“Actions speak louder than words” – a cliche that you will probably hear or see on several occasions. The irony of it is that the words actually define or articulate the actions you take. So it becomes extremely important that both words and actions are well aligned to represent the true spirit of any situation. An elderly gentleman once told me that history is often written by people who either researched it or watched it from far but seldom by the people who actually created it. If creating history was all about action, writing history was all about words. For some reason that stuck with me and a personal anecdote brings it to a full circle.
It was a typical summer evening, I was locked up with a bunch of senior executives working on a presentation of how to recast a certain business idea to an existing client of ours. After about 72 hours of iterations on PowerPoints, whiteboards, placemats, and what not – we were reviewing all our options. In the moment, I ignorantly told – this is a show stopper. One of the sr. executives turned to me and said – can you please restate it in positive words. He said try it in front of several of my peers. Very embarrassed, I restated the same thing at least 6 times in probably the following sequence:
- I started with this is a show stopper
- I moved onto say well this could come in the way of us being successful
- I then tried to say here are a few options and this particular option has a potential challenge
- I retried again and said here are a few options and we need to look at solving this potential challenge
- I tried again probably for the last time and said that here are a few options. Each of them have their pros and cons. We firmly believe that this is the option to proceed with while being cognizant of this potential challenge. We believe that we can mitigate this challenge by adopting the following tact.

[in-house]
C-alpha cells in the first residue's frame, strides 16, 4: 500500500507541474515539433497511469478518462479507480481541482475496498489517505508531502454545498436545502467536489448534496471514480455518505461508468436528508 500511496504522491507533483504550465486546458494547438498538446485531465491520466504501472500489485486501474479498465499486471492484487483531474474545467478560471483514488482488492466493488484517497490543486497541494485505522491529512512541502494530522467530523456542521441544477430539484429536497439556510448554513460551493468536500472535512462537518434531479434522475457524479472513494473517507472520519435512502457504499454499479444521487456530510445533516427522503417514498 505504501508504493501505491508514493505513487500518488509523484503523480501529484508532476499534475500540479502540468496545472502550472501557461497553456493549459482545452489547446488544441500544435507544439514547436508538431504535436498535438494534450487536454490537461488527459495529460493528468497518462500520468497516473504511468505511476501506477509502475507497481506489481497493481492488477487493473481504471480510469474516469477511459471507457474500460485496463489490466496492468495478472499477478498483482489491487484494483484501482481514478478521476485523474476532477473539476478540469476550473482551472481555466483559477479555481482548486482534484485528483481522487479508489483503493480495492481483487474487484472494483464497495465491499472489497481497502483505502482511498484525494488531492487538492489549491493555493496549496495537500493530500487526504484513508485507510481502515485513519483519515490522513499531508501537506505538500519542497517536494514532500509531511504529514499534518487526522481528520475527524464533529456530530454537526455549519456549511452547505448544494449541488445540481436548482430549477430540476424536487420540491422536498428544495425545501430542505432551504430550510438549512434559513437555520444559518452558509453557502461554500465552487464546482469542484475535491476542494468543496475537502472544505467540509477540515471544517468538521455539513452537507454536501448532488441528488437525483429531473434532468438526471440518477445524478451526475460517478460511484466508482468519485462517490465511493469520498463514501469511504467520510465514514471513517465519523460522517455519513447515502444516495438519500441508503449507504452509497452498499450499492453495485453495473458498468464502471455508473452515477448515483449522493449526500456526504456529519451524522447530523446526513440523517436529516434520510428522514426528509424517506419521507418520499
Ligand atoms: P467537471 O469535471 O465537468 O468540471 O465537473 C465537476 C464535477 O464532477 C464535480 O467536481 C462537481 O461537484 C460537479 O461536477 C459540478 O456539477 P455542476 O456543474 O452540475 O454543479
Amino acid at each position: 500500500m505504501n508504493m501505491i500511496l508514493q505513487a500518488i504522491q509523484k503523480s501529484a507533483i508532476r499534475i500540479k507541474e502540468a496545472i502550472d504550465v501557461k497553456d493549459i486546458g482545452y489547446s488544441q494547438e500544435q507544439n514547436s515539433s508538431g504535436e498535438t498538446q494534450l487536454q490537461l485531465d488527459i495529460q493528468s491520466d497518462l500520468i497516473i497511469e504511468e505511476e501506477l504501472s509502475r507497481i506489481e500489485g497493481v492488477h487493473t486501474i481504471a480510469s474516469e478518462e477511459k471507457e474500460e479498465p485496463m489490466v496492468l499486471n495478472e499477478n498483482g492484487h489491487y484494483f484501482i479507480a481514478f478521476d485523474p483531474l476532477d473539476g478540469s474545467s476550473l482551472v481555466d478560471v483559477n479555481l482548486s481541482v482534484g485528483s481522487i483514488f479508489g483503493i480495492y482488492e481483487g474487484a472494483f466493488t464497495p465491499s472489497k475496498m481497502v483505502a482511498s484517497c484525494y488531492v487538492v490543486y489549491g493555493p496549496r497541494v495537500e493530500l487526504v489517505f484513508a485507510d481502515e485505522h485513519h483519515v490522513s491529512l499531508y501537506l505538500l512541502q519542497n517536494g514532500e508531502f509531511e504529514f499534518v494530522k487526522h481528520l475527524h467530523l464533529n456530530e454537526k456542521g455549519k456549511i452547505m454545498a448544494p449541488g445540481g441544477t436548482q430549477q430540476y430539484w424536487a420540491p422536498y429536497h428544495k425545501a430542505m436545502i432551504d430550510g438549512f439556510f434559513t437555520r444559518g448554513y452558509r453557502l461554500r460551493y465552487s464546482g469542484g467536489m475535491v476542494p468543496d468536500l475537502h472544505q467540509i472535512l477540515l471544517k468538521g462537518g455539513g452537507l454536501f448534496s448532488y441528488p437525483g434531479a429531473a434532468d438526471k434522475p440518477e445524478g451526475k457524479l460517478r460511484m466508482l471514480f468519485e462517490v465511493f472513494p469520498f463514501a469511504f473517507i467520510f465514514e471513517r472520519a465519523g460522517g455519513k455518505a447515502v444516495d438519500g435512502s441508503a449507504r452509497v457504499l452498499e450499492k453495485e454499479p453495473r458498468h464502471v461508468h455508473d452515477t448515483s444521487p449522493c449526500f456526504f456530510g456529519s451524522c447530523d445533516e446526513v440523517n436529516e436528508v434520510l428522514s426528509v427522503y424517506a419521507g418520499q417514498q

The sr. executive then paused me and said reflect on all the words you used in the last 5 sentences and the impact of the persona you left with me (or) all the listeners. You were a nay sayer, you then toned it down but were still a nay sayer, you then made an open ended and informative statement (the kinds historians would make), and then you made yet another statement were in you were desperate for someone to answer. Then came the last statement that sounded a leader tone who recognizes the options, pros/cons, challenges, and is even proposing a tact to get over it. He said there is a time for hard hitting and direct conversations and how you position them will differentiate you going forward. I was just startled at the end of that conversation.
Over the years, I have come to observe and reckon that what differentiates two smart people is their attitude and the tone. It is the eloquence in the choices of words. An individual could potentially say – “we have a lot of work to do, we have been given a lot of work, or we have organized the volumes of work that has come our way to accomplish a task” and come away sounding overwhelmed, victim, or someone in control respectively.
You don’t have to hide the real situations or walk away from a difficult conversation all you have to do is position it with the right tone. Next time, you are in an conversation, very consciously observe the other leader (or) reflect on your choices and then think about the perception you potentially left with them. Make a tweak to the leadership tone and see the difference. Let me know what you find out by using the comments below.
- Photograph licensed under Creative Commons. Check this link out for the actual image.